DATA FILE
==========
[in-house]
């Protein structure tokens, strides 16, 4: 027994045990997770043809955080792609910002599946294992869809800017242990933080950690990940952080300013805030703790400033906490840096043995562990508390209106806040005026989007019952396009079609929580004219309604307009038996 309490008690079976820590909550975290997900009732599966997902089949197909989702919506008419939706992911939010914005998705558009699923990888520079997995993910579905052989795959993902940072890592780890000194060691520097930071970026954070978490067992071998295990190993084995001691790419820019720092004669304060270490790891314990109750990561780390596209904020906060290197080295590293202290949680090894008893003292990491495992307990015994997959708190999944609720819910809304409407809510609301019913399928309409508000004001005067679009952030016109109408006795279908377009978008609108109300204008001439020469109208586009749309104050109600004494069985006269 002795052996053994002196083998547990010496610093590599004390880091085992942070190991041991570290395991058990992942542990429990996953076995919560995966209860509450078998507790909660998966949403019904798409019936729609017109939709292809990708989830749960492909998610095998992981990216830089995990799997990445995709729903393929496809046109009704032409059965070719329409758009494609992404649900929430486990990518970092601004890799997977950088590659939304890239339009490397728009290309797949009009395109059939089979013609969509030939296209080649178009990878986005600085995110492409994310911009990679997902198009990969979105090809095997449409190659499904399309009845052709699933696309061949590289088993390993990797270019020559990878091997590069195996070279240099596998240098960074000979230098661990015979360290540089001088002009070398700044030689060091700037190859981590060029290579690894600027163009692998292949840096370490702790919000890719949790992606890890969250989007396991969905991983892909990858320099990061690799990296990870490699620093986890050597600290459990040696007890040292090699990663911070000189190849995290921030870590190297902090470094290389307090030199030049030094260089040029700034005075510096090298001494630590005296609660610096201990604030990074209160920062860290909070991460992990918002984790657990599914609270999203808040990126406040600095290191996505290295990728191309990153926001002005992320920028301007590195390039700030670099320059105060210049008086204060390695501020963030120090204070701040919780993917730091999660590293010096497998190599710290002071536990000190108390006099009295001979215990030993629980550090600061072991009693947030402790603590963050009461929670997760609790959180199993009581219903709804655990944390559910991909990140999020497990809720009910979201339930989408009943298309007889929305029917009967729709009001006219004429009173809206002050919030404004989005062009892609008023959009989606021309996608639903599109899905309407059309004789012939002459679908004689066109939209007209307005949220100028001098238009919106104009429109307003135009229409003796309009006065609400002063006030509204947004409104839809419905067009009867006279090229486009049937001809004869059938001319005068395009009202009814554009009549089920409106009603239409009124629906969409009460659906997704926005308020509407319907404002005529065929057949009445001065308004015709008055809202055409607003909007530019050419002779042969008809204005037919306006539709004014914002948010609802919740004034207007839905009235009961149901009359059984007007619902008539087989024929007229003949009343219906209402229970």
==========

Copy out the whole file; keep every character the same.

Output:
[in-house]
């Protein structure tokens, strides 16, 4: 027994045990997770043809955080792609910002599946294992869809800017242990933080950690990940952080300013805030703790400033906490840096043995562990508390209106806040005026989007019952396009079609929580004219309604307009038996 309490008690079976820590909550975290997900009732599966997902089949197909989702919506008419939706992911939010914005998705558009699923990888520079997995993910579905052989795959993902940072890592780890000194060691520097930071970026954070978490067992071998295990190993084995001691790419820019720092004669304060270490790891314990109750990561780390596209904020906060290197080295590293202290949680090894008893003292990491495992307990015994997959708190999944609720819910809304409407809510609301019913399928309409508000004001005067679009952030016109109408006795279908377009978008609108109300204008001439020469109208586009749309104050109600004494069985006269 002795052996053994002196083998547990010496610093590599004390880091085992942070190991041991570290395991058990992942542990429990996953076995919560995966209860509450078998507790909660998966949403019904798409019936729609017109939709292809990708989830749960492909998610095998992981990216830089995990799997990445995709729903393929496809046109009704032409059965070719329409758009494609992404649900929430486990990518970092601004890799997977950088590659939304890239339009490397728009290309797949009009395109059939089979013609969509030939296209080649178009990878986005600085995110492409994310911009990679997902198009990969979105090809095997449409190659499904399309009845052709699933696309061949590289088993390993990797270019020559990878091997590069195996070279240099596998240098960074000979230098661990015979360290540089001088002009070398700044030689060091700037190859981590060029290579690894600027163009692998292949840096370490702790919000890719949790992606890890969250989007396991969905991983892909990858320099990061690799990296990870490699620093986890050597600290459990040696007890040292090699990663911070000189190849995290921030870590190297902090470094290389307090030199030049030094260089040029700034005075510096090298001494630590005296609660610096201990604030990074209160920062860290909070991460992990918002984790657990599914609270999203808040990126406040600095290191996505290295990728191309990153926001002005992320920028301007590195390039700030670099320059105060210049008086204060390695501020963030120090204070701040919780993917730091999660590293010096497998190599710290002071536990000190108390006099009295001979215990030993629980550090600061072991009693947030402790603590963050009461929670997760609790959180199993009581219903709804655990944390559910991909990140999020497990809720009910979201339930989408009943298309007889929305029917009967729709009001006219004429009173809206002050919030404004989005062009892609008023959009989606021309996608639903599109899905309407059309004789012939002459679908004689066109939209007209307005949220100028001098238009919106104009429109307003135009229409003796309009006065609400002063006030509204947004409104839809419905067009009867006279090229486009049937001809004869059938001319005068395009009202009814554009009549089920409106009603239409009124629906969409009460659906997704926005308020509407319907404002005529065929057949009445001065308004015709008055809202055409607003909007530019050419002779042969008809204005037919306006539709004014914002948010609802919740004034207007839905009235009961149901009359059984007007619902008539087989024929007229003949009343219906209402229970």